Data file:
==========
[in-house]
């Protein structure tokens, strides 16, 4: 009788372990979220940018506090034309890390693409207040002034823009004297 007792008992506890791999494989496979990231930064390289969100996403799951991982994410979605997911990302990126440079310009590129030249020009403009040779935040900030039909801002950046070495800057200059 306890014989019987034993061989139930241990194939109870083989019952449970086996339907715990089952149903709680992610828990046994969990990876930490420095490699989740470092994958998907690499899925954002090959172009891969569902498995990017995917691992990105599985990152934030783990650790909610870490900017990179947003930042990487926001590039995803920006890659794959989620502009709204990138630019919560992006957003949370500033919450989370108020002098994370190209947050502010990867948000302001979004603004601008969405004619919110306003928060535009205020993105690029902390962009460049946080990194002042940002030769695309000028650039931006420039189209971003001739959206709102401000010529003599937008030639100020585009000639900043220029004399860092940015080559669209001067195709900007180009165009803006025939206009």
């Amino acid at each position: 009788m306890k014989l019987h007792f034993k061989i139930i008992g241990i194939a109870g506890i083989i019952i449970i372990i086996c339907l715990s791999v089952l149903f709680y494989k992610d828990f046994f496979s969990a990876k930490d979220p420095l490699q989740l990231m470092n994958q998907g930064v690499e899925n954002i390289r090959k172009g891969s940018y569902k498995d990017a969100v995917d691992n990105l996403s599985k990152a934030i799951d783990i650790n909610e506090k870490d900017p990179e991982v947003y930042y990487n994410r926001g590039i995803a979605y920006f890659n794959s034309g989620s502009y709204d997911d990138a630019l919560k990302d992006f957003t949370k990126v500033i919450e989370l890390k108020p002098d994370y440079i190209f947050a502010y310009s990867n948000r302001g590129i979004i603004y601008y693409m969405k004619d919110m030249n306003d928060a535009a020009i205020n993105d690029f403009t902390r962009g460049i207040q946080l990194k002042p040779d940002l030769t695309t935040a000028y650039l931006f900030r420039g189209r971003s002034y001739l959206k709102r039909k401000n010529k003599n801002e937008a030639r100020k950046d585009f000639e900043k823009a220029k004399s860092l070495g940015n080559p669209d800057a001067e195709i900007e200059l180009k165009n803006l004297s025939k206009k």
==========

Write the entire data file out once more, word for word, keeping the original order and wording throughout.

[in-house]
């Protein structure tokens, strides 16, 4: 009788372990979220940018506090034309890390693409207040002034823009004297 007792008992506890791999494989496979990231930064390289969100996403799951991982994410979605997911990302990126440079310009590129030249020009403009040779935040900030039909801002950046070495800057200059 306890014989019987034993061989139930241990194939109870083989019952449970086996339907715990089952149903709680992610828990046994969990990876930490420095490699989740470092994958998907690499899925954002090959172009891969569902498995990017995917691992990105599985990152934030783990650790909610870490900017990179947003930042990487926001590039995803920006890659794959989620502009709204990138630019919560992006957003949370500033919450989370108020002098994370190209947050502010990867948000302001979004603004601008969405004619919110306003928060535009205020993105690029902390962009460049946080990194002042940002030769695309000028650039931006420039189209971003001739959206709102401000010529003599937008030639100020585009000639900043220029004399860092940015080559669209001067195709900007180009165009803006025939206009």
């Amino acid at each position: 009788m306890k014989l019987h007792f034993k061989i139930i008992g241990i194939a109870g506890i083989i019952i449970i372990i086996c339907l715990s791999v089952l149903f709680y494989k992610d828990f046994f496979s969990a990876k930490d979220p420095l490699q989740l990231m470092n994958q998907g930064v690499e899925n954002i390289r090959k172009g891969s940018y569902k498995d990017a969100v995917d691992n990105l996403s599985k990152a934030i799951d783990i650790n909610e506090k870490d900017p990179e991982v947003y930042y990487n994410r926001g590039i995803a979605y920006f890659n794959s034309g989620s502009y709204d997911d990138a630019l919560k990302d992006f957003t949370k990126v500033i919450e989370l890390k108020p002098d994370y440079i190209f947050a502010y310009s990867n948000r302001g590129i979004i603004y601008y693409m969405k004619d919110m030249n306003d928060a535009a020009i205020n993105d690029f403009t902390r962009g460049i207040q946080l990194k002042p040779d940002l030769t695309t935040a000028y650039l931006f900030r420039g189209r971003s002034y001739l959206k709102r039909k401000n010529k003599n801002e937008a030639r100020k950046d585009f000639e900043k823009a220029k004399s860092l070495g940015n080559p669209d800057a001067e195709i900007e200059l180009k165009n803006l004297s025939k206009k």